Including 1-2 quotes makes your press release feel more personal and relatable. When choosing your quotes, be sure to use one that uses specific information. The standard “We are thrilled to be working with [Company]” tells the reader nothing. Also, be sure to attribute the quote correctly, including a title and company. If you can’t find a quote that meets that criteria, it’s best just to skip them altogether.
Press Release Boilerplates
Once you have drafted the body text, you should include the first of two standard elements – the boilerplates.
Boilerplates are the “About [Company]” paragraphs you see at the end of press releases. They help the reader quickly learn more about the companies involved, including key people, products, and other important elements.
Ideally, each boilerplate should be between 4-6 sentences. Your goal should be to give the reader a condensed summary of the company or product. Include links to the official website and any relevant social links.
Press Release Contact Information
The second standard element you want to include after the boilerplate is the contact information. Even though your press release will have basic info included, it should be standard practice to include a Contact Information section at the end.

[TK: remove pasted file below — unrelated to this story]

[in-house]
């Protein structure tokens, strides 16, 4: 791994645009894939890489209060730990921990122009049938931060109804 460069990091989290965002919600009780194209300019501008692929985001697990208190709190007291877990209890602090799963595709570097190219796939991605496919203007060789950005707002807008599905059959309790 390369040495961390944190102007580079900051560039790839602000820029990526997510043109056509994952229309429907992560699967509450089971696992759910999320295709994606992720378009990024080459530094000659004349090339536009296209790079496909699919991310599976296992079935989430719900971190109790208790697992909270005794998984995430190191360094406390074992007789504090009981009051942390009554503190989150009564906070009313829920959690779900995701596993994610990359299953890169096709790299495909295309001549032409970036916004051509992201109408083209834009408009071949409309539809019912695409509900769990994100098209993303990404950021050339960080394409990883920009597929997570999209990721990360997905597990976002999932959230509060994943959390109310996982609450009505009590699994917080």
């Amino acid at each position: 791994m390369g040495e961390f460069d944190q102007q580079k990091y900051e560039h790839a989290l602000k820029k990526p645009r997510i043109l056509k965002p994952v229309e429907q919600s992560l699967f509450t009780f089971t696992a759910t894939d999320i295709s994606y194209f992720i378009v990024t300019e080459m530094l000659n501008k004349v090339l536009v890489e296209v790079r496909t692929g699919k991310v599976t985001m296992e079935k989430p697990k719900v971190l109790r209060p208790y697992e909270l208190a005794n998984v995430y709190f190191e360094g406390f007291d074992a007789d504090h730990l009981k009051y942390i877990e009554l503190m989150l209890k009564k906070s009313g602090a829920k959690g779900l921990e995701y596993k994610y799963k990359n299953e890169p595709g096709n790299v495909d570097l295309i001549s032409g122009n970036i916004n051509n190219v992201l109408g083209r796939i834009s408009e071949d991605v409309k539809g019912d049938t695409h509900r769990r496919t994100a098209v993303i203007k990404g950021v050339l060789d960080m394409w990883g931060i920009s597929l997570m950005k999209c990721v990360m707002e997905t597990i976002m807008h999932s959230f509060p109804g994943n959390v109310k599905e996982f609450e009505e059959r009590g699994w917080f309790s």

This section should include the key PR contact for each region/territory and both phone numbers and email addresses.
Press Release Assets/Press Kit
Finally, you want to include a press kit with your press release. A typical press kit includes:
- logos of all involved companies
- images of the product itself (in the case of a game, screenshots of gameplay)
- videos or trailers
- photos of relevant executives or team members
You should already have all of these items as part of your marketing and pr toolkit – just make sure they are the best representation of your company and product.
Spreading the Word
Now that you’ve created the press release, it’s time to share it. But how do you send it, and who do you send it to?
There are several services that allow you to send out press releases – some for free and some paid.
However, if you really want to get the most bang out of your press release, this is where a PR agency can be invaluable. A PR agency provides you access to experienced PR teams and their established relationships, which can help you get your press release into the right inboxes. They’ll also ensure that the press release you send follows the key elements outlined above and is optimized for the best results.
Need a little more help putting together a press release that gets you media attention? Get in touch with the UberStrategist team to see how they can help you with your next launch.